The secret to true engagement?

by / Thursday, 16 November 2017 / Published in Uncategorized

The last decade has seen a transformation in community engagement by Government departments. Traditional “town hall” style meetings and telephone research have been increasingly replaced by the arrival of a variety of engagement portals and online surveys. With varying levels of success, departments are using digital tools to canvass opinions on everything from proposed procurement policies to use of public parks.

Worldwide, however the most effective community engagement portals appear to be those run by independent third parties. Since the 2010 UK Government launch of the “Your Freedom” campaign inviting suggestions for changes to the laws of the day, (an initiative so popular that the website melted within an hour of launch), the most effective public engagement in Government is the award winning

As part of his campaigning for the November 2015 Canadian election, Pierre Trudeau and his team were unusually active in the sheer number of things they planned to address if elected. Within four weeks of his taking office, a new website listing all of those promises in detail was launched to celebrate the arrival of the new Government.

But not by Trudeau. Or his people. The brainchild of independent Canadian developer Dom Bernard, the privately funded venture painstakingly listed 167 different pledges made by Trudeau and his campaign team, (today’s number is 226) helpfully grouped by themes including the economy, the environment, immigration, culture and security, each accompanied by a simple bulletin board.

In a real stroke of genius, members of the public were invited to become “promise trackers”, whose role was to ensure that the site was kept up to date by adding relevant news or announcements.

Now two year old, free to use and accessible across the World Wide Web, headed by a simple dashboard showing promises kept, the website takes the notion of “keeping them honest” to a new level. Within a week or two of launch, 700 people had commented on Trudeau’s promise to amend the “first past the post” system. That figure is now over 1,000 and 59 promises are complete. Trudeau might be very happy with that. The voters will decide what they think about the 36 promises apparently already broken.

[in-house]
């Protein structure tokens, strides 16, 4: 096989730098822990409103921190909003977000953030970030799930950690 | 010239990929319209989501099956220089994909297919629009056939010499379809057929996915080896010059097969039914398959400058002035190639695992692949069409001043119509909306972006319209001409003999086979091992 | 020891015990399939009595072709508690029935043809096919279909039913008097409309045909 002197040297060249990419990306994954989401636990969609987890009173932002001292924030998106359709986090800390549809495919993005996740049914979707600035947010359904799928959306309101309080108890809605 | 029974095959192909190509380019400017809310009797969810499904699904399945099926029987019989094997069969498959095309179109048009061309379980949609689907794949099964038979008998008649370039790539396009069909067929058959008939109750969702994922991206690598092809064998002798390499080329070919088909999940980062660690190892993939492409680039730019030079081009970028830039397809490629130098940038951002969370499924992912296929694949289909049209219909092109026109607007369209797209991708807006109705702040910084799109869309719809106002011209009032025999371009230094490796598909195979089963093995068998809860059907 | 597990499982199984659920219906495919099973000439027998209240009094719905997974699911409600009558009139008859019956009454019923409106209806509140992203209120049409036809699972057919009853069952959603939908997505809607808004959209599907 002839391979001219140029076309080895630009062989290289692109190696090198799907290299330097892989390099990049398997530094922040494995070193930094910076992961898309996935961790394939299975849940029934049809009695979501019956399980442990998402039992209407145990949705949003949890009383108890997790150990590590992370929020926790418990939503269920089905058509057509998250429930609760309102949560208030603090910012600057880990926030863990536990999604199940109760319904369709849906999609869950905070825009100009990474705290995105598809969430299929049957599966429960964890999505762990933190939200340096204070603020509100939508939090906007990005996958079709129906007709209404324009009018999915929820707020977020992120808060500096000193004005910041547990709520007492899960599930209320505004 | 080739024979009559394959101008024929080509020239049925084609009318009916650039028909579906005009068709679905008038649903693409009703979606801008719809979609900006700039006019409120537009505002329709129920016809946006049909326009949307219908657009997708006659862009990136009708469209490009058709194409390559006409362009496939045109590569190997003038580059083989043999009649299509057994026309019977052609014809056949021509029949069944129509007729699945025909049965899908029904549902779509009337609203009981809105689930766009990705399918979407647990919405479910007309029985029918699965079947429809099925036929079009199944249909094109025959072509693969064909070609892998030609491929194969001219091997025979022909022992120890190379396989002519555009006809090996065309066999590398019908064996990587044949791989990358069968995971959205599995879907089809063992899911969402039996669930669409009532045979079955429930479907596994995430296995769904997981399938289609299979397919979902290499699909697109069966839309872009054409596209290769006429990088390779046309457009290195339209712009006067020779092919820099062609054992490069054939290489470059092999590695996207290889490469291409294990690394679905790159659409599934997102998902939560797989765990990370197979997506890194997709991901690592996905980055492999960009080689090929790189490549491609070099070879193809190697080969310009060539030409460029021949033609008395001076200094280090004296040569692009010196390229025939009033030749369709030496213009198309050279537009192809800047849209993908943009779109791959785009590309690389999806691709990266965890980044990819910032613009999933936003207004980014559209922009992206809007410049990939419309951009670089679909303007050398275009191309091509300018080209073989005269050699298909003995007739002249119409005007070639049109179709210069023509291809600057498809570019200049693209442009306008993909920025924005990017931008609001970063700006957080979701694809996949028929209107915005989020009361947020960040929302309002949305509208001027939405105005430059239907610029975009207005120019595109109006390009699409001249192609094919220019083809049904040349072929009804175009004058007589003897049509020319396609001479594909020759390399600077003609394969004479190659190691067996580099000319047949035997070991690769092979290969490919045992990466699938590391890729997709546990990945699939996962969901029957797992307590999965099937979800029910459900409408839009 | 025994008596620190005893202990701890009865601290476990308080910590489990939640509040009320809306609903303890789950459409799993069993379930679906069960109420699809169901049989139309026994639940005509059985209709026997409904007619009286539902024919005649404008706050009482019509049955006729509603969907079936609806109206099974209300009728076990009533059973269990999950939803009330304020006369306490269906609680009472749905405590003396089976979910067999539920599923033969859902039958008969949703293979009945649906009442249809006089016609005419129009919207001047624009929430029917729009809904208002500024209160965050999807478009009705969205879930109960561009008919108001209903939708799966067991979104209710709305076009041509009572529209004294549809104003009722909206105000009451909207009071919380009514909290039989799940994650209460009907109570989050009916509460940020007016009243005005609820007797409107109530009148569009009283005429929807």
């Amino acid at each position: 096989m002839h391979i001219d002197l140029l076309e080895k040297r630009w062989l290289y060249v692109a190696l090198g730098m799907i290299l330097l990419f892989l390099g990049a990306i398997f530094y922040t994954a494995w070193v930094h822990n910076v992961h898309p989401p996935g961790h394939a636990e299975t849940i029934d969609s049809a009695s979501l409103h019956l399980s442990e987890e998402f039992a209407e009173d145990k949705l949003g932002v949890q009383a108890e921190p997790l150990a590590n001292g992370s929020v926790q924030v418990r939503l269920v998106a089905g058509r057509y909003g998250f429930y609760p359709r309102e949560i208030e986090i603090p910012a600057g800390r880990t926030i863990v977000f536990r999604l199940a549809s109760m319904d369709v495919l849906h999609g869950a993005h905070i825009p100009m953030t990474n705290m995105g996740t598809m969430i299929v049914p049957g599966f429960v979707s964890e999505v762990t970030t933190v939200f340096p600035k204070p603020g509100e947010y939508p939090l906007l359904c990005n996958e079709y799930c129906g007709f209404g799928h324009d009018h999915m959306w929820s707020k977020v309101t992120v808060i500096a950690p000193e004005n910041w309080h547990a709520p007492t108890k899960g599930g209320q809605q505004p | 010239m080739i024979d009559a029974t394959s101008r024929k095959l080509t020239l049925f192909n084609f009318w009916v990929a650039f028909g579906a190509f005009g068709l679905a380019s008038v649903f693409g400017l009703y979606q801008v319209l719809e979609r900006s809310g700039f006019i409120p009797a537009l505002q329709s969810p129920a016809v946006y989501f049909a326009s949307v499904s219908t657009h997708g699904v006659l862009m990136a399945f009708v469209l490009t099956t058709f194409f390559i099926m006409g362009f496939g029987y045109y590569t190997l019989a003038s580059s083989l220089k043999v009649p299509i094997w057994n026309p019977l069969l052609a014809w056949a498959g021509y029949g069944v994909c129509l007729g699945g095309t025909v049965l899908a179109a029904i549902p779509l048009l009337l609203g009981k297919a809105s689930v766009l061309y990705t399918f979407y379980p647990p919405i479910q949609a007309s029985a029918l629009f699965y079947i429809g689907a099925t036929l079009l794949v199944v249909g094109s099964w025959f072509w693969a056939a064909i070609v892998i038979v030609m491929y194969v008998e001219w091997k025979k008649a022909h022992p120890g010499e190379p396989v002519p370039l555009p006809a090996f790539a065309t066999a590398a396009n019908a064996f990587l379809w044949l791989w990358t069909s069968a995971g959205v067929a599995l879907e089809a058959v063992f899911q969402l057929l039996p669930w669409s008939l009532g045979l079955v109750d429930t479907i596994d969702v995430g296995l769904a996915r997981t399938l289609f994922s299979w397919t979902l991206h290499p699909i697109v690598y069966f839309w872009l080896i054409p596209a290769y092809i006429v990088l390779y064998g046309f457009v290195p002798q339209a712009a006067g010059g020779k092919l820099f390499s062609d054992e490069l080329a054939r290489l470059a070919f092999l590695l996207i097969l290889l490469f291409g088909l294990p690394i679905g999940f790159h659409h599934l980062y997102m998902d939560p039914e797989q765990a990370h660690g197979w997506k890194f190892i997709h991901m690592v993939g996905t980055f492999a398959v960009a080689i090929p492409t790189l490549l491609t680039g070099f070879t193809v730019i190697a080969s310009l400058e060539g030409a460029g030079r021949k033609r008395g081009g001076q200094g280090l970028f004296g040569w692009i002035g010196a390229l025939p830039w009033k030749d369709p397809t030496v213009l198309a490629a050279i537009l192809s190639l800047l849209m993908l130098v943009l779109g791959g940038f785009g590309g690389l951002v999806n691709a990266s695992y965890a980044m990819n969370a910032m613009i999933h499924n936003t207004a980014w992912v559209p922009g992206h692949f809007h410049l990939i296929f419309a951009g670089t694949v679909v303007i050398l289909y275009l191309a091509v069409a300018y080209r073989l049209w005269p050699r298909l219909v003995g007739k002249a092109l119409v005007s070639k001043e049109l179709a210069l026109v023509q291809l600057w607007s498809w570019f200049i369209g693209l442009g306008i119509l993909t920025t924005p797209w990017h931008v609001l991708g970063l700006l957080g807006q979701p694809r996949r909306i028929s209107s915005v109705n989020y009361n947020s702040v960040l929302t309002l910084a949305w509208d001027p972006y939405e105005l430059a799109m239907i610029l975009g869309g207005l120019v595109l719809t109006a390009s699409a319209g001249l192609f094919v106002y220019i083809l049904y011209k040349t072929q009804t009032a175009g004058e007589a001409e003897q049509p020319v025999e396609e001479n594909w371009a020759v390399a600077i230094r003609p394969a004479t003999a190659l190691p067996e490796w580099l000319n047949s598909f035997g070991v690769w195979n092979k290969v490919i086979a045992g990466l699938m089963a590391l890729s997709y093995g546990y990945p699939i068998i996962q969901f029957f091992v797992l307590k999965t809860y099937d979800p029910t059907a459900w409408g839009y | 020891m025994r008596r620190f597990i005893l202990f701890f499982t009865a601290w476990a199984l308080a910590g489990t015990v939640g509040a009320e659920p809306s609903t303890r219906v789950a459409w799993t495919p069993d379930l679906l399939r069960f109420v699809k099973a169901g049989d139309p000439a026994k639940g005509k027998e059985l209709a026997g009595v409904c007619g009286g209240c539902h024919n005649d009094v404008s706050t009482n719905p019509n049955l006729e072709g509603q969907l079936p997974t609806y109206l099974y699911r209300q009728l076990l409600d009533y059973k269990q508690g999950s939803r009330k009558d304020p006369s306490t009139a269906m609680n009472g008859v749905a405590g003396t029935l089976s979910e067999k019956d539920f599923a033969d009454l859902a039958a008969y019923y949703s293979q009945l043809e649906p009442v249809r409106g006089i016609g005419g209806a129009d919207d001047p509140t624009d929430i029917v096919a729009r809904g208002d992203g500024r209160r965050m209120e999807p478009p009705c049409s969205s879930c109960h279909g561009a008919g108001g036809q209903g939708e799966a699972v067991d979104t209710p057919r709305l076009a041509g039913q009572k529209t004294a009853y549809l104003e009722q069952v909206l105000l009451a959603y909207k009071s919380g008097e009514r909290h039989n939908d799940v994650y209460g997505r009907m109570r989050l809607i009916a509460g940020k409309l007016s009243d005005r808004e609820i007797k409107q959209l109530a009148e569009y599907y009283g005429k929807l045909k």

Having spent a good chunk of time in the community engagement and performance reporting arena in Government, I’d say there are four key reasons why this website has changed things forever.

  • It is gloriously independent (of Government).
  • It unites voters in a shared collective responsibility in “keeping them honest”.
  • It costs (virtually) nothing to run, update, amend and publish.
  • It’s the best daily barometer of opinion that any Government has.

That last point may have surprised some people. Why would Government need external help to know how they are doing? Don’t they have researchers and opinion pollsters already?

The secret is in the detail. One of the brilliant things the website does is provide a live, real time barometer of people’s thinking. About which really important issues are actually really important as opposed to the ones that no one really cares about.

Clearly, during the fever of electioneering, someone in Trudeau’s team thought it was important to make a promise along the lines of

“Parliamentary committees will be given more resources to acquire independent, expert analysis of proposed legislation.

In hindsight, it may not be a big surprise that only two people have been moved to comment on this once important issue. And one of them was commenting on the other. If I was Trudeau, I’d have already shuffled this down the list of priorities.

Independent, authentic and changing every day. This is the modern world. And brilliantly, a version of the site has been launched in Argentina tracking the promises of newly elected Premier Mauricio Macri. By listing progress in real time, it’s a win win for Governments who are getting on with stuff. And it helps them manage priorities.

I wonder whether future elections in Australia, State or Federal could ever be followed by a “Trudeaumetre”. Turnbullmetre? Bishopmetre? Shortenmetre? I’ve already bought all the URL’s, just in case…